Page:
4. It must be possible to make reusable frames such as file pickers, etc.
5. It must be possible to use the frames in different contexts (modal or modeless, window or dialog)

Using a similar approach to what I did for the grid controller, I will wrap myself around a basic TFrame and grab hold of the hooks that exist and move the business logic into a non-visual class known as TFrameWrapper.

To organize these non-visual classes, I will create a TFrameController. The frame controller will hold the knowledge about how the frames are to be presented, organized, and navigated.

Teaser: The frame controller will be reused in a future part of FDCLib. What part of the application do you usually need first, but often end up writing last? No, not the documentation πŸ˜› – we are talking about code after all πŸ™‚

Before I move on – I’d like gather some intel about how you are using frames today.

Your comments will be greatly appreciated!

Writing Readable Code – Paul’s Snippet Rewritten

Five brave people have contributed rewritten versions of Paul’s code. Let’s take a look at their approach.

I reformatted Paul’s example using two spaces for every indent level (after then, begin, else, etc. ), hoping that this is the way he originally wrote it.

IMO, Paul’s formatting (or my assumptions about his formatting) does not reflect the true code path, and trying to decipher the code paths become unnecessarily hard.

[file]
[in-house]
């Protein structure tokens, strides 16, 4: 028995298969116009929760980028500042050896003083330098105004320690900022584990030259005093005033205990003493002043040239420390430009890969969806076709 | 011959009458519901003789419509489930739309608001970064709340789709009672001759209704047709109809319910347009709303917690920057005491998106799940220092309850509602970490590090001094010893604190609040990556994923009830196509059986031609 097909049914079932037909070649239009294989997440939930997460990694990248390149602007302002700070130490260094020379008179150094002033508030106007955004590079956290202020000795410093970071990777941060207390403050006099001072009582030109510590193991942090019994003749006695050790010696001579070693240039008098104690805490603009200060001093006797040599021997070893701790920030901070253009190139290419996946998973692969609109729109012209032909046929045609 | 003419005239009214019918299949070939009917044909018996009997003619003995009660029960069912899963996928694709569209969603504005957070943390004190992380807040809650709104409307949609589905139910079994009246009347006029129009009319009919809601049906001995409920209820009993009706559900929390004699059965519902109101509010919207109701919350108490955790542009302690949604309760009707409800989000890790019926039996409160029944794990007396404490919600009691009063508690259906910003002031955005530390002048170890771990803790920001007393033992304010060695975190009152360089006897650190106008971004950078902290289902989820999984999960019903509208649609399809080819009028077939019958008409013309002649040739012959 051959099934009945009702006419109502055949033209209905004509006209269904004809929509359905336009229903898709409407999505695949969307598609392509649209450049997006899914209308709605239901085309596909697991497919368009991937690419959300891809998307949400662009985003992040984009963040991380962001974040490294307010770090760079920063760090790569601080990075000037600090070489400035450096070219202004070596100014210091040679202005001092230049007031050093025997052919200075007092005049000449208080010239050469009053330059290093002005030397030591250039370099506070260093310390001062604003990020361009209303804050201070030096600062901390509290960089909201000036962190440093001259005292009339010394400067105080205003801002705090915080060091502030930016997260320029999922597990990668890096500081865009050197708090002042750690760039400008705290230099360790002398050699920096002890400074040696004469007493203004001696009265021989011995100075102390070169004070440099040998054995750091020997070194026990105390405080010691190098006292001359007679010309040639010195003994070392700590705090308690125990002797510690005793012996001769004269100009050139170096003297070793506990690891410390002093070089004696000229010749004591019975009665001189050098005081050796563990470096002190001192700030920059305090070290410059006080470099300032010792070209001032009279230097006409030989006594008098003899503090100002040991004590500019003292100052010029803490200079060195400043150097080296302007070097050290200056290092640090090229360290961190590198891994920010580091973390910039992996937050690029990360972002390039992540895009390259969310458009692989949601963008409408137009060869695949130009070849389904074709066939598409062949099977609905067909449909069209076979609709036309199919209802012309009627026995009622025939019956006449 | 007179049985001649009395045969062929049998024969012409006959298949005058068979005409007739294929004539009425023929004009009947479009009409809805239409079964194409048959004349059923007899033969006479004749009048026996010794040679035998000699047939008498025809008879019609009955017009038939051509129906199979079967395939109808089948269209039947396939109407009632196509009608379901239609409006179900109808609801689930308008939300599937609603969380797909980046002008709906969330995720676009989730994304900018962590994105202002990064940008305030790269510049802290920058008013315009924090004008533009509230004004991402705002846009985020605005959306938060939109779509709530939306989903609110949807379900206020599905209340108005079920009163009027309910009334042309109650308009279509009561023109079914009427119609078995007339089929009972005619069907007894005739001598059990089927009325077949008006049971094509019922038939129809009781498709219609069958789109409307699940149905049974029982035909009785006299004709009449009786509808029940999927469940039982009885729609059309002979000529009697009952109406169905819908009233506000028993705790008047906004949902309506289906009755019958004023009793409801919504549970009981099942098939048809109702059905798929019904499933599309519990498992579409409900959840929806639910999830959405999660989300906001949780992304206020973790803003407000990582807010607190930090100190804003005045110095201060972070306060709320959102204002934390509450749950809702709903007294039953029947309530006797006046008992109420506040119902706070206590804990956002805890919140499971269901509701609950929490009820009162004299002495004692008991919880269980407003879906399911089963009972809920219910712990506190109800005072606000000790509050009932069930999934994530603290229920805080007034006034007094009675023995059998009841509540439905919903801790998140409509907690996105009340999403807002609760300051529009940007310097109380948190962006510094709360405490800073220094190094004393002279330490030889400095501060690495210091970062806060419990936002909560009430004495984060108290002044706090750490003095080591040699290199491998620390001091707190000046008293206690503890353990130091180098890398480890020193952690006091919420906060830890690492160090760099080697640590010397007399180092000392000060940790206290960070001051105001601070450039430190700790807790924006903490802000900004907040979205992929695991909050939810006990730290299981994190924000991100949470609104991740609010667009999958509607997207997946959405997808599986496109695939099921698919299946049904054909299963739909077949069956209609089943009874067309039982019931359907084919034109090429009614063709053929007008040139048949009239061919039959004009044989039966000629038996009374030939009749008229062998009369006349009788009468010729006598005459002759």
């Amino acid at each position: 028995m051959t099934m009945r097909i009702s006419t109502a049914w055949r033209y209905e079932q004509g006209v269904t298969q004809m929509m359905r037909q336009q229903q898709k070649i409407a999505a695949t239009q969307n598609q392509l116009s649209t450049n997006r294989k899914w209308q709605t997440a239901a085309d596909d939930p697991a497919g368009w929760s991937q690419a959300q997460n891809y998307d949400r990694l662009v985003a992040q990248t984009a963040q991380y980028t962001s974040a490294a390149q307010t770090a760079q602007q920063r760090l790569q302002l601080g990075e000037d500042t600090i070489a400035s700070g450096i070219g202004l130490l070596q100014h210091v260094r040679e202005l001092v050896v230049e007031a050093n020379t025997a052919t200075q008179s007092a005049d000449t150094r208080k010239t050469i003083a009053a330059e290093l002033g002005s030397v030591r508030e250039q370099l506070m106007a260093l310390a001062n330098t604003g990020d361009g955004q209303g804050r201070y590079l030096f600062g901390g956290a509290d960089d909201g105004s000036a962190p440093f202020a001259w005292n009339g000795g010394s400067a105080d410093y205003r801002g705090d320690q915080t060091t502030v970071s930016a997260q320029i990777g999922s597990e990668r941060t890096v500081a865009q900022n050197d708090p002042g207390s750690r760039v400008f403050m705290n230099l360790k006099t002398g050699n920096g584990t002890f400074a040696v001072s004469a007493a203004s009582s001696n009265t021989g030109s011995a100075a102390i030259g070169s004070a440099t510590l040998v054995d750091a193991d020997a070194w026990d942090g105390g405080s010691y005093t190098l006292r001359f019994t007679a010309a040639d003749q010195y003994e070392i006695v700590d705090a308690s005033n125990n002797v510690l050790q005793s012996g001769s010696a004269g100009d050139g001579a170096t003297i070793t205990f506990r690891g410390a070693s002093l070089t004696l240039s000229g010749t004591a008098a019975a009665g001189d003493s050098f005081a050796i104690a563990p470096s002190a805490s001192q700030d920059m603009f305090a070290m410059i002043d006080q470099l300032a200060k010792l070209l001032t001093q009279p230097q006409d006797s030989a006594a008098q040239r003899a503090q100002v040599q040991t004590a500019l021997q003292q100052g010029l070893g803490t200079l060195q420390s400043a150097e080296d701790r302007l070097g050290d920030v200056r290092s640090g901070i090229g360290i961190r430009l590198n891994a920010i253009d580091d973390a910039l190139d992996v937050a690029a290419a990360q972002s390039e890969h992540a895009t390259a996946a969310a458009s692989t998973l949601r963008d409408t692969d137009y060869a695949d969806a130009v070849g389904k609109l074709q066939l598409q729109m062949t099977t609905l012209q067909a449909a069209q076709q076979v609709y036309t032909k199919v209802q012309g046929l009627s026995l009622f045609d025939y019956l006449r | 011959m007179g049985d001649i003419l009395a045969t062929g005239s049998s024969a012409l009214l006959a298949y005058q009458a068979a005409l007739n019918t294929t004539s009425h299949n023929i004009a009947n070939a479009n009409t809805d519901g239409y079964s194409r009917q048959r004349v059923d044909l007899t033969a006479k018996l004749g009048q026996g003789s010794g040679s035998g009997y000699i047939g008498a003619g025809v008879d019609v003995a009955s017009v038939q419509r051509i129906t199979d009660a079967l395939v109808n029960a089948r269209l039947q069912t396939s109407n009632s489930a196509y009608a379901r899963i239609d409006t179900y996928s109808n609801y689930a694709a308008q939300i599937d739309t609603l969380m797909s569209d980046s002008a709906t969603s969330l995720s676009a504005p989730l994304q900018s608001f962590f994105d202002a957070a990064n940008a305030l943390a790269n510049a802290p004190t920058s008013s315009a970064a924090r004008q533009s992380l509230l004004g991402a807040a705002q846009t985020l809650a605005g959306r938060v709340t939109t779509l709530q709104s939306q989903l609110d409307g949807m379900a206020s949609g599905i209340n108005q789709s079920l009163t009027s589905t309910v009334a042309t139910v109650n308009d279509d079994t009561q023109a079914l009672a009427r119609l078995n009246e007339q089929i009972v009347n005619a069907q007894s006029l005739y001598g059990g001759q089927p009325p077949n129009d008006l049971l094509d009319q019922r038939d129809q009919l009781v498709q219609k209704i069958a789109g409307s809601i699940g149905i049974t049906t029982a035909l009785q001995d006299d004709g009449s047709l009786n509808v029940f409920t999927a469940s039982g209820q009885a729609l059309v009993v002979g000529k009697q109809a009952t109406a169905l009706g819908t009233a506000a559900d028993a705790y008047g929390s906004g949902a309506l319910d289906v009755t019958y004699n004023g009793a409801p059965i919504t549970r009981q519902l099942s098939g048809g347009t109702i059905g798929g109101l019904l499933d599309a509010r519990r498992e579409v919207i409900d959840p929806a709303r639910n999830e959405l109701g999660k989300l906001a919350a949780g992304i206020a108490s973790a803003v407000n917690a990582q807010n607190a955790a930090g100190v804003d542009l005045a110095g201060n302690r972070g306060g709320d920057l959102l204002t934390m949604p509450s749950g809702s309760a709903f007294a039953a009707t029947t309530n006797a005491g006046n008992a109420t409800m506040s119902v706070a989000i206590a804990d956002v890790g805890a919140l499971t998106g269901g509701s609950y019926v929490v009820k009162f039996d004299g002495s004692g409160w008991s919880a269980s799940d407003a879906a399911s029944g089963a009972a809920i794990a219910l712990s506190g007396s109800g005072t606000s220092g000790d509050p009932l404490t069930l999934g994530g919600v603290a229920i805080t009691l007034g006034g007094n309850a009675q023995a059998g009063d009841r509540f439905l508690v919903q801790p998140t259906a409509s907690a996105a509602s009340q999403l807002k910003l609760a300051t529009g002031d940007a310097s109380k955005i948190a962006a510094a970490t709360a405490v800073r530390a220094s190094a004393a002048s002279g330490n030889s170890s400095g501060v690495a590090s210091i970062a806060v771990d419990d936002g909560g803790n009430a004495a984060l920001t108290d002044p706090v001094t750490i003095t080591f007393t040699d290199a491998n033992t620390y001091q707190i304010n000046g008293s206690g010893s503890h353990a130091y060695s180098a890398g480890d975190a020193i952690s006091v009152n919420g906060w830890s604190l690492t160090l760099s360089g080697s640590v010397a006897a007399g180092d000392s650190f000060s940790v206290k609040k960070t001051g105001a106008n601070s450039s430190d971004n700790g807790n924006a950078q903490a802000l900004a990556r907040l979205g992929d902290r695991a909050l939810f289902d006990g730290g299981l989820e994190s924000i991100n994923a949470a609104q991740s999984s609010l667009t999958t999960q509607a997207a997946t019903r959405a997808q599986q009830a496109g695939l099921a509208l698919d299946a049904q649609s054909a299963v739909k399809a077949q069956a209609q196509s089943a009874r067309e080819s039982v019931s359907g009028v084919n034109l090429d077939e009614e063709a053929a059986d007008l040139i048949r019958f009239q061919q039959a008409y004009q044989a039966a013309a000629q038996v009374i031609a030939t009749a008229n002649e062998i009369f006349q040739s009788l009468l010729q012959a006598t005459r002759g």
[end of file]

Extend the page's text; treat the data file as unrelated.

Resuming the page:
try
if ConditionA then
Code(1)
else if ConditionB then
if ConditionC then begin
if ConditionD then
code(2);
code(3);
end
else if ConditionE then begin
code(4);
morecode('X');
if ConditionF then
code(5)
else if ConditionG then
code(6);
end else begin
code(7);
morecode('Y');
end;
finally
code(8);
end;

Here is a small exercize. If we say that the string “ABCDEFG” are all conditions TRUE, and the string “abcdefg” are all conditions false:
β€’ What codes are run by “ABCDEFG”?
β€’ What codes are run by “aBcdefg”?
β€’ What string(s) would make code(6) run?

TS contributed a very nicely formatted version, which is effective in guiding us through the potential code paths. I like his style.

  try
if ConditionA then
Code(1)
else if ConditionB then
if ConditionC then
begin
if ConditionD then
code(2);
code(3);
end // without the semi-colon
else if ConditionE then
begin
code(4);
morecode('X');
if ConditionF then
code(5)
else if ConditionG then
code(6);
end
else
begin
code(7);
morecode('Y');
end;
finally
code(8);
end;

SS didn’t quite manage to reflect the flow in the code and his formatting is similar to Paul’s code.

  try
if ConditionA then
Code(1)
else if ConditionB then
if ConditionC then
begin
if ConditionD then
code(2);
code(3);
end //; I assume this semi-colon has to go
else if ConditionE then
begin
code(4);
morecode('X');
if ConditionF then
code(5)
else if ConditionG then
code(6);
end
else
begin
code(7);
morecode('Y');
end;
finally
code(8);
end;

Jolyon scores high on restructuring and simplifying, but he made one mistake in his change. Under which condition will his code behave differently form the original?

  procedure WhenC;
begin
if ConditionD then
code(2);
code(3);
end;

procedure WhenE;
begin
code(4);
morecode('X');
if ConditionF then
code(5)
else if ConditionG then
code(6);
end;

begin
try
if ConditionA then
Code(1)
else if NOT ConditionB then
EXIT;

if ConditionC then
WhenC
else if ConditionE then
WhenE
else
begin
code(7);
morecode('Y');
end;
finally
code(8);
end;